The 7thLake portable toilet is also marketed as a seat, storage box and ‘vomiting bucket’, which could come in handy for seasick sailors (as the last place you want to be when feeling wretched, is leaning over the leeward rail!).
This odourless plastic bucket holds up to 200kg and comes with a roll of plastic bags and two female urination funnels. Its concertina folding design compacts to 12 inches for easy storage.
The downside to this is that the bucket isn’t waterproof, so whatever you do, don’t forget the bags!
Kinspory portable toilet
Weight: 1.8kg; Size: 7cm (folded) or 33cm x 28cm x 30.5cm (unfolded)
The Kinspory portable toilet is a similar concertina design to 7thLake, but is oblong-shaped.
We bought this using Amazon’s same-day delivery service for a camping trip after our bucket toilet just wouldn’t fit inside the boot! It really does fold up small (no bigger than a pizza box) and comes with bags but no absorbent sachets. The lid costs just £3 extra, and although it appears quite flimsy, it hasn’t broken to date.
Though not essential, you can use cat litter to neutralise smells and soak up liquid, or better still, sawdust, from a regular pet shop. That way, if combined with a compostable bag – such as these corn starch bags from CarpLife – you can dispose of your waste in a composting- or drop-toilet, which many sites have these days.
Best portable flushing toilets
Thetford Porta Potti 335
Weight: 3.3kg; Dimensions: 31 x 34 x 38 cm
At the posh end of portable toilets, you’ve got the flushable portable loo, which has a water tank, flush button or pump and a detachable seat and cover. Underneath is a waste holding tank, or ‘cartridge’, which can be detached for easy disposal.
Thetford designed the original ‘Porta Potti’ and are still the major player in portable toilets today, especially amongst RV owners, many of whom get cupboards built especially to fit them.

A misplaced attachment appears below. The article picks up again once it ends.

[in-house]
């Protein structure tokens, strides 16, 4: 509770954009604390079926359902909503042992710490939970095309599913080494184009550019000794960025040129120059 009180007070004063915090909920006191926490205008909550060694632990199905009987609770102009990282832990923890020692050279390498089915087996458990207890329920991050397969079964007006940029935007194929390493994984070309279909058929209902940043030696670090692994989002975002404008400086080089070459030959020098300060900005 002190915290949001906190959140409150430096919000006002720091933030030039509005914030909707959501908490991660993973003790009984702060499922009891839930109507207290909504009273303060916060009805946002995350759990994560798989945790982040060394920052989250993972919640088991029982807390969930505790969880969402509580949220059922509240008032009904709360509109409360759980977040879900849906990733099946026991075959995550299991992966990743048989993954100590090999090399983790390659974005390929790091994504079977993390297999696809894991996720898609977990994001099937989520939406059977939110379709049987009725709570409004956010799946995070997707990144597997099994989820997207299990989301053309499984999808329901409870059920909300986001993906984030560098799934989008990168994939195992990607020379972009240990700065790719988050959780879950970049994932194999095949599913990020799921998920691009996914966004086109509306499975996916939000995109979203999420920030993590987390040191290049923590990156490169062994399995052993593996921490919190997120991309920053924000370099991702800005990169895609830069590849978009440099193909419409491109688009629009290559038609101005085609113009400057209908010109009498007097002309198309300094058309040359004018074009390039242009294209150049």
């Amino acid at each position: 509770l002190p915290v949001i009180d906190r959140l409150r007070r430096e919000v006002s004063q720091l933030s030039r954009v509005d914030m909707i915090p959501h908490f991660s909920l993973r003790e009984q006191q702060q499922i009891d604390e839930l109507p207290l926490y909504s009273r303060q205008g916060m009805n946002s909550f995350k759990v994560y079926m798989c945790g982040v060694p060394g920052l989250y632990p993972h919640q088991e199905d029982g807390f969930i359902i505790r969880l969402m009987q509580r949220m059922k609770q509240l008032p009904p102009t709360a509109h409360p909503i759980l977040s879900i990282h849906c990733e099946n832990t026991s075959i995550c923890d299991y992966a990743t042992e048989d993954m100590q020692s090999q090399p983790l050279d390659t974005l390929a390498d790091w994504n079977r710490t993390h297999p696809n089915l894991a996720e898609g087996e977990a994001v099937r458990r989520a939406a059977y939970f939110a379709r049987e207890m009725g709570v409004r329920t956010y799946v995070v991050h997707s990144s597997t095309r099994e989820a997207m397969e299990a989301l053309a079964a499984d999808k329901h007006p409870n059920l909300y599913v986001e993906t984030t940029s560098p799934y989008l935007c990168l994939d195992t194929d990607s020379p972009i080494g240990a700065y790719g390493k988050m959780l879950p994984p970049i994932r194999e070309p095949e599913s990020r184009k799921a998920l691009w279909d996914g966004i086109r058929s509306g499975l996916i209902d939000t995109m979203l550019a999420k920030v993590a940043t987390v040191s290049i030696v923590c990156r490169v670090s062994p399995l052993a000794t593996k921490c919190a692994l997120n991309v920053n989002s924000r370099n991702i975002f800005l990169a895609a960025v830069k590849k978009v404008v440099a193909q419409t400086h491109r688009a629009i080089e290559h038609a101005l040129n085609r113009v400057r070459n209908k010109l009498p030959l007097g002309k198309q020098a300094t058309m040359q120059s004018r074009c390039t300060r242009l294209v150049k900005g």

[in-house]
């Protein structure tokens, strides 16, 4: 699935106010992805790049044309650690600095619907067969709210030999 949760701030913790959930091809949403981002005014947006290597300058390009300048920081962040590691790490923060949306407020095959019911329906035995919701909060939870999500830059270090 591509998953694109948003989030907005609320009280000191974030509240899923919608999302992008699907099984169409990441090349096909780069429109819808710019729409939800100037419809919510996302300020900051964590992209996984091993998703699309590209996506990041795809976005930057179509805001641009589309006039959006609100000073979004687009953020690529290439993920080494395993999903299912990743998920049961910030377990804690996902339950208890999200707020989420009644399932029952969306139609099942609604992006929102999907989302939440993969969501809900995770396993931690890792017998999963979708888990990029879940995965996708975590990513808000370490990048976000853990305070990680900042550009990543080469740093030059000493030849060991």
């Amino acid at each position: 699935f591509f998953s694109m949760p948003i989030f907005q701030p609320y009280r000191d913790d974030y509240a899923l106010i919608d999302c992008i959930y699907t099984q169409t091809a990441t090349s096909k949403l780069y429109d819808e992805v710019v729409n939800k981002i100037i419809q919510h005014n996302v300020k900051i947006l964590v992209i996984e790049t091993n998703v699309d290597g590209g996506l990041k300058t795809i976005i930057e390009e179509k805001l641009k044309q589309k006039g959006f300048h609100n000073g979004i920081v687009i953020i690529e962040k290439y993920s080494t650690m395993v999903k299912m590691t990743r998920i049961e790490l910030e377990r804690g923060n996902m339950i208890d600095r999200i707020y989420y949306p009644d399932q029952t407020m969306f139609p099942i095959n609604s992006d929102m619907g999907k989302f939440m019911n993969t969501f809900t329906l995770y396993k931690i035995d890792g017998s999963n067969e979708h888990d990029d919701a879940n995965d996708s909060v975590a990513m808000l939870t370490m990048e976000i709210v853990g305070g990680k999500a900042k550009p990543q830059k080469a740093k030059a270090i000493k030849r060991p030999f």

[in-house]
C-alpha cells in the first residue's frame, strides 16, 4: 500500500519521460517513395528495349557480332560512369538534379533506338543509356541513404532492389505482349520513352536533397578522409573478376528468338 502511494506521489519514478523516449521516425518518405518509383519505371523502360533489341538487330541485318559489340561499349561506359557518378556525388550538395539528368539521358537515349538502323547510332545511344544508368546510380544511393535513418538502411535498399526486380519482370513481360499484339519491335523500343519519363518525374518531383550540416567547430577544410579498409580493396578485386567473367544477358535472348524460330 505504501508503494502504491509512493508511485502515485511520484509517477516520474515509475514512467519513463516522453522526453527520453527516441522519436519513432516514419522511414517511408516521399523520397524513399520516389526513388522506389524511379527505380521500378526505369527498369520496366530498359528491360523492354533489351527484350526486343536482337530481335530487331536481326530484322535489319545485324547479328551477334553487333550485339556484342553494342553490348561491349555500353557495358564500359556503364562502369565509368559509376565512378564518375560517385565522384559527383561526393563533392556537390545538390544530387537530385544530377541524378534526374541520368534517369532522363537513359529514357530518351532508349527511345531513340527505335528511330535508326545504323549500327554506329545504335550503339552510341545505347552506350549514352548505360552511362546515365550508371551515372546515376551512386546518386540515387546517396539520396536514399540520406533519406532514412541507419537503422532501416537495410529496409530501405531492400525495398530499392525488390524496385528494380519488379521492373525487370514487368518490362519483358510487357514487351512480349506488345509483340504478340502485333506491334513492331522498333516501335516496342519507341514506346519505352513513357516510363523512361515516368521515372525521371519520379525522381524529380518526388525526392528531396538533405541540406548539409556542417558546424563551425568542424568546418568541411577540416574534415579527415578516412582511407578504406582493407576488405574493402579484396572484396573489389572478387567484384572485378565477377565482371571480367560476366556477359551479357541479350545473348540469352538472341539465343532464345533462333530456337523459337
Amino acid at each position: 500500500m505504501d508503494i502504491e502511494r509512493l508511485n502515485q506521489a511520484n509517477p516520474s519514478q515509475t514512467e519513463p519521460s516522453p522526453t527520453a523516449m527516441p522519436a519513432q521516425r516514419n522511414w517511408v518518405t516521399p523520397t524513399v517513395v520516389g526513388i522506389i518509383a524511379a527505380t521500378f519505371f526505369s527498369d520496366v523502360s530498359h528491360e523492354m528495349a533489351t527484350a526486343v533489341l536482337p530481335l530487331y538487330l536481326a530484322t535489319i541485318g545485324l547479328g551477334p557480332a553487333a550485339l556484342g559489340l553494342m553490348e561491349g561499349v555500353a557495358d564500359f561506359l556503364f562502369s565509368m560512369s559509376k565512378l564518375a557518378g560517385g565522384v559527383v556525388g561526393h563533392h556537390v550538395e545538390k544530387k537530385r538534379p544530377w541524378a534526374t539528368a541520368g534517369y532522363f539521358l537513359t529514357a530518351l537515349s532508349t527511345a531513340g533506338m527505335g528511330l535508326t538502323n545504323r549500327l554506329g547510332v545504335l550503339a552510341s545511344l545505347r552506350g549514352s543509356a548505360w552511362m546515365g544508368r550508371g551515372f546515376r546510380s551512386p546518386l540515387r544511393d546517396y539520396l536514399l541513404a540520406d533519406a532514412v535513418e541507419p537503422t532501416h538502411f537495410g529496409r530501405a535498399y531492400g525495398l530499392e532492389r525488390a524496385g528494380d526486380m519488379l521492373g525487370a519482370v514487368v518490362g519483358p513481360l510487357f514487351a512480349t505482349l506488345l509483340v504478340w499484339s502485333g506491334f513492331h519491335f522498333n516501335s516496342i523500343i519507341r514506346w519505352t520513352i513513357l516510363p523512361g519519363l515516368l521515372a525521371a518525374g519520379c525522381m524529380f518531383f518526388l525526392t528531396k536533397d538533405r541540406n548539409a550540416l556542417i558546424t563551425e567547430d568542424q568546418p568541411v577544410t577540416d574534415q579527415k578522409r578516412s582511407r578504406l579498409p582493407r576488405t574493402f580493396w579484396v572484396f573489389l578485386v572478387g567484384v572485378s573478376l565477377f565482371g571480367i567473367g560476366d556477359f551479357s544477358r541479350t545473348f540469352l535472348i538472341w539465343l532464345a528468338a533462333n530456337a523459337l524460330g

Space is a premium in boats and tents, so if you’re willing to squat a little lower, and empty/ fill the tanks more frequently, the Thetford Porta Potti 335 is about as compact as you can get for a flushing loo.
The smallest in the well-known Thetford range, this weighs just 3.3kg and is 31cm off the ground, and operates with a piston pump. Both its waste water and flush water capacity is 10l.
Hi Gear portable toilet
Weight: 4.3kg; Dimensions: 41.5 x 36.5 x 30 cm
The Hi Gear portable toilet from Go Outdoors is much cheaper than many of the flushable designs on the market. It takes a maximum load of 150kg, operates with a bellows pump and has a 10l freshwater holding tank and 10l waste capacity.
The seat height, at 41cm, is a decent size, so you’re not having to squat too far. However, this comes with the trade-off of being slightly bulkier and heavier to carry than a collapsible or bucket toilet.
Campingaz 20L portable toilet
Weight: 5.2kg; Dimensions: 56 x 39 x 41 cm
CampingGaz, the ubiquitous supplier of butane/propane camping gas, sells a range of camping gear, including the Campingaz 20L portable toilet.
This can take a maximum weight of 130kg. Again it has a seat height of 41cm off the ground.
Enders deluxe camping toilet
Weight: 3.7kg; Dimensions: 45.5 x 38.5 x 37.5 cm
Another popular flushable loo is the lightweight Enders deluxe camping toilet.
Some nice features include a transport roll for easy transportation when full, swivelling drainage pipe and fill level indicator.
This has a wastewater capacity of 17l and can take a maximum weight of 130kg.
Thetford Porta Potti 565
Weight: 4.9kg; Dimensions: 45 x 39 x 45 cm; Waste capacity: 21L
With a seat height at 45cm, it’s on the large side, but that could also be a bonus for extended stays and those not able to squat down low.
It comes with a toilet paper holder and option for a floor plate. Level indicators show the remaining capacity for the waste holder and flush-water tanks.
Best composting toilets
Blue Diamond Nature Calls Composting Toilet
Weight: 7.8kg; Dimensions: 52 x 32 x 42 cm
The composting toilet is an eco-friendly alternative to the classic chemical toilet. It’s a ‘dry toilet’ so requires no water or chemicals. Also referred to as a ‘urine-diverter’, composting toilets work by separating solids from liquids, directing each to a specific container for easier management and odour control.